The Ultimate Importance of Masterpiece Cakeshop v. Colorado Civil Rights Commission

The primary issue at stake in the Jack Phillips case is whether homosexual rights trump religious rights. Does a homosexual have the right to force Jack Phillips to violate his religious convictions by using his artistic talents to celebrate a cause that he believes to be sinful? If so, fines and other punishments for not doing so would either force him to violate his conscience or go out of business.

Granting homosexuals that power would enable them to drive Christians in many professions out of business. They could demand that a Christian photographer take pictures of a homosexual kiss. They could demand that a Christian architect use his skills to design a homosexual night club or a Christian contractor to build one or Christian electricians, plumbers, carpenters, and others in the building trades to use their skills for that purpose. They could demand that Christian printers, greeting card designers, and graphic designers use their skills to publish books, leaflets, cards, brochures, and other materials promoting a cause that would violate their consciences. Christians in many other occupations would face similar threats. In fact, victory in this Supreme Court case would place a large segment of the Christian community in jeopardy of losing their businesses, depriving them and their families of their livelihood.

Adding to this danger is the reality that the homosexual movement would specifically target these people. They have no problem finding vendors who can serve them without violating their consciences. Their objective in demanding these services from Christians is to drive those who view homosexuality as immoral from American society.

Therefore, ruling against Jack Phillips would throw into chaos the lives of many Christians and cause others to live in fear. It would seriously damage the American business community and economy.

Despite the significance of these outcomes, a Supreme Court decision to give homosexual rights priority over religious rights poses an even greater threat. Identifying that danger requires a look at history.

A 1962 Supreme Court decision banned prayer from our public schools. Make no mistake about it. This was not a case of nine justices honestly seeking to apply the Constitution. Any reasonable effort to discern the intent of the founders and the meaning of the First Amendment would support the constitutional right to pray in public schools. Rather, the justices supporting this decision were imposing their animus toward God on public school children.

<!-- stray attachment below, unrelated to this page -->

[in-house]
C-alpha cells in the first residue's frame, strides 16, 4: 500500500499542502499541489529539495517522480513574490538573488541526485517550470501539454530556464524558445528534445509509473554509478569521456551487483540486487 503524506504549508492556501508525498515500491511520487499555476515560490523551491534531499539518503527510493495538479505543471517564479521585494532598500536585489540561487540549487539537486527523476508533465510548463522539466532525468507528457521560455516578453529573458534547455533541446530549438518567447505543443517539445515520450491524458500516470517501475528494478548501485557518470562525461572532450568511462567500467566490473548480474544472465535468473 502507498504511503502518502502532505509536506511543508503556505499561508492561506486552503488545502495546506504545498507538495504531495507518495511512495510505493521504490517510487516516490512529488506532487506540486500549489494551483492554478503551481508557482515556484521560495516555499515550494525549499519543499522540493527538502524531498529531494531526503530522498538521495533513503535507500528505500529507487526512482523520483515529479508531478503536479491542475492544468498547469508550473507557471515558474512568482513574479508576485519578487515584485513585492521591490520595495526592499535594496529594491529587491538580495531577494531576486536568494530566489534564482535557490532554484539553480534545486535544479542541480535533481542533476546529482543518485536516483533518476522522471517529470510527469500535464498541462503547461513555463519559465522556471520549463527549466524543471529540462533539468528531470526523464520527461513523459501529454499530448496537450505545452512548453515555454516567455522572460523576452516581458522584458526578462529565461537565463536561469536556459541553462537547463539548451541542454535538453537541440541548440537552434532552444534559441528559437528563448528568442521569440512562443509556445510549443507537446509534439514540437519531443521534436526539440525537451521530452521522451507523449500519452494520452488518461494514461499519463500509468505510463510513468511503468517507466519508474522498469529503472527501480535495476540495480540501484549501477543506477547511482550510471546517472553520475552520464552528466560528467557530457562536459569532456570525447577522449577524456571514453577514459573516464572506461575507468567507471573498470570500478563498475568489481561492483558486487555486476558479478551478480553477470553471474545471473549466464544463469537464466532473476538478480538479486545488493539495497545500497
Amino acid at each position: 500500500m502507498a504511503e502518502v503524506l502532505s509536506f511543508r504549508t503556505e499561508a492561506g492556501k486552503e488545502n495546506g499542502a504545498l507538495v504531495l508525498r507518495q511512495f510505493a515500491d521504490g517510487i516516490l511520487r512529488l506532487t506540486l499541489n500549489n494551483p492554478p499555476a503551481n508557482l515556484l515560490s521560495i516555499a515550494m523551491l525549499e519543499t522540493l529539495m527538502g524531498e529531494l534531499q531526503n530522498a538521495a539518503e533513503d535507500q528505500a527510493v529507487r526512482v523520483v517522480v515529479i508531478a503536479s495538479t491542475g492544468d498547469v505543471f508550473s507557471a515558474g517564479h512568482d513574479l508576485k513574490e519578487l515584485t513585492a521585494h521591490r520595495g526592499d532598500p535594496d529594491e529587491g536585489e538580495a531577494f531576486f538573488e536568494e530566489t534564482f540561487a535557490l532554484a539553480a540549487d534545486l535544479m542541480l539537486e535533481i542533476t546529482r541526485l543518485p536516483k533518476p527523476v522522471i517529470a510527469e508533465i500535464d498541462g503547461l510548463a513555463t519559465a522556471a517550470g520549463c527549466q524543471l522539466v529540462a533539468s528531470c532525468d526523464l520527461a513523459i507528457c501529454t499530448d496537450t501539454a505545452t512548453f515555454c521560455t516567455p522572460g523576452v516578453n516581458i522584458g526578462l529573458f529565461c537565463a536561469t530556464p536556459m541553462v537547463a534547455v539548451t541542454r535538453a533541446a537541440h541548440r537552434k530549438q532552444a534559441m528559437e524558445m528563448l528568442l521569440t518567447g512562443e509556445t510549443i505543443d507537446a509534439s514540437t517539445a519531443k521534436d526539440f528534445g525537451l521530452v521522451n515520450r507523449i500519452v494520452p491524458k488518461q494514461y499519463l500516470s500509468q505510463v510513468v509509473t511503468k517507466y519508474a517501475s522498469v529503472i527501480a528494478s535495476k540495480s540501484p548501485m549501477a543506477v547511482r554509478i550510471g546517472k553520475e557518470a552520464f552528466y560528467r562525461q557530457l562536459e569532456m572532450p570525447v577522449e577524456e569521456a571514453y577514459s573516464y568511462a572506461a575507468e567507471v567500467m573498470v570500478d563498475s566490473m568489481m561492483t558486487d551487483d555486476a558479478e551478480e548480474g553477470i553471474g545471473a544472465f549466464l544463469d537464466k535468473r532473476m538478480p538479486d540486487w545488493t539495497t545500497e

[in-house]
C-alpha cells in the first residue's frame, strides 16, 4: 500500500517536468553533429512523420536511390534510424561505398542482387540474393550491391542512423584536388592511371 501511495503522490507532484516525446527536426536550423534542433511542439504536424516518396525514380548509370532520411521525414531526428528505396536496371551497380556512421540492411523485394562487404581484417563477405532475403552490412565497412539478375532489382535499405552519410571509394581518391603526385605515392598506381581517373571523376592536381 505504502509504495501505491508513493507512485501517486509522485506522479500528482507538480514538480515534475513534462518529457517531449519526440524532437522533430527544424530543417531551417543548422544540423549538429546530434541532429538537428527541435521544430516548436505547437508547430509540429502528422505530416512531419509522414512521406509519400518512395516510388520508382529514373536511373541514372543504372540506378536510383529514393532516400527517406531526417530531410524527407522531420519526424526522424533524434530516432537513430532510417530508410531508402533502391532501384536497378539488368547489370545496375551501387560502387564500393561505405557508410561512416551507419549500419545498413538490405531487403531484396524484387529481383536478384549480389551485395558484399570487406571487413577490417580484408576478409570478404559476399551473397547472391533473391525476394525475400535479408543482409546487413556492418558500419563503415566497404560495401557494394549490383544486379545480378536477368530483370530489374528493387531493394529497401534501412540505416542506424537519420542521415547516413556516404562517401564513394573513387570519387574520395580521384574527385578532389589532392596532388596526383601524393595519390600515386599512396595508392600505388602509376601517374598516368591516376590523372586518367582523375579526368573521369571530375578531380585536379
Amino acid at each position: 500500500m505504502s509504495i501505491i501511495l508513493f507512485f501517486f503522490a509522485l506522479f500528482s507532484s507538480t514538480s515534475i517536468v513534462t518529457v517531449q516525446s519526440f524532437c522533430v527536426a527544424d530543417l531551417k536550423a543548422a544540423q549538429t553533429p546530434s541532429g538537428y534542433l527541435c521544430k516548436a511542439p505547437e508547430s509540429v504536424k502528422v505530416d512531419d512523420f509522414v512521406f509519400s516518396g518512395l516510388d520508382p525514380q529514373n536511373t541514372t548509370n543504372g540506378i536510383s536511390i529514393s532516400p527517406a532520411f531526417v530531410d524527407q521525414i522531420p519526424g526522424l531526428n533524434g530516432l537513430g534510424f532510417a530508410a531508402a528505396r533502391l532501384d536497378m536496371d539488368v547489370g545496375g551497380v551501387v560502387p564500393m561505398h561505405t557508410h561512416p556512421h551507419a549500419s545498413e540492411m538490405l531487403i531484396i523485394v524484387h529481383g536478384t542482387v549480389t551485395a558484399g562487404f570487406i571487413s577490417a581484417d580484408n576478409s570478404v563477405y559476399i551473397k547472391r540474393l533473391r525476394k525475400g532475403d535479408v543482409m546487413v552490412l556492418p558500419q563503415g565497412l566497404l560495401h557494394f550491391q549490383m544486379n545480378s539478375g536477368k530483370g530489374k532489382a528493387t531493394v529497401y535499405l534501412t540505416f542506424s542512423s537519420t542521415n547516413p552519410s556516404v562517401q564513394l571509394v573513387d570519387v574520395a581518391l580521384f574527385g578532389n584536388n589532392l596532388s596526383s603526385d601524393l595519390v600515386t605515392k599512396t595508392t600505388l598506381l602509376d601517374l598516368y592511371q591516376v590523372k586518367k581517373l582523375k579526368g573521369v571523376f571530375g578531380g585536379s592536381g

My father-in-law, Rev. Clarence Didden, a godly and very successful pastor, grasping the spiritual implications of this decision, in response wrote a tract entitled, “The Day America Died.” He understood the immensity of America’s offense against God. After God had poured out immeasurable and unsurpassed blessing on our nation, we showed our gratitude by prohibiting our schoolchildren from praying to Him. He also understood the related truth of Hebrews 10:31, “It is a fearful thing to fall into the hands of the living God.” He realized that America could not snub God so blatantly and offend Him so deeply without His retribution being poured out on us as a nation. The Supreme Court added to its affront toward God the following year by banning Bible reading from public schools.

History reveals the accuracy of Rev. Didden’s obituary on America. Five years after this decision, the hippie movement took root in our country, manifesting itself in the Summer of Love in the Haight district of San Francisco in 1967. It is a special note that those college students providing the impetus for this movement were the very ones deprived of prayer and Scripture during their high school years. It was as if God told America, “You don’t want your young people exposed to Me. Let’s see how well they do without Me.” And we did.

As those hippies became adults, they propagated their philosophy throughout our society, resulting in what today has become the American Left. Since that 1962 Supreme Court decision, America has lost ground in every element of national life: economically, militarily educationally, morally, physically, and relationally. David Barton published a book entitled, America: to Prayer Not to Pray that statistically demonstrates America’s precipitous decline since prayer was banned from public schools. Virtually every dastardly, putrefying sore experienced by contemporary American society represents the full grown fruit of the hippie movement. Slapping God in the face has consequences.

However, God is also gracious, no doubt showing mercy on many American believers who had not bowed the knee to Baal. He gave Ronald Reagan to America to at least temporarily slow the juggernaut of the Left. A few decades later, however, American society had sunk to its lowest depths ever under the destructive administration of Barack Obama. Again, God showed mercy in the defeat of Hillary Clinton and the election of Donald Trump. As with Ronald Reagan, we see Pres. Trump restoring a modicum of order and success to our society, despite the all-out effort of the Left to destroy him.

The question confronting us today, however, is how the Lord would respond to the profound insult of granting homosexuality greater importance than obedience to His scriptural mandates. Whatever damage this decision might inflict at the human level, its ultimate devastation would reside in this offense to God. We need to be very much in prayer that our Supreme Court will not dishonor God again and incur even greater wrath upon America. I have deep concern that such a decision might result in God driving the final nail into the American coffin. The good news is that a decision affirming religious rights might signal God’s continued grace and blessing on America.

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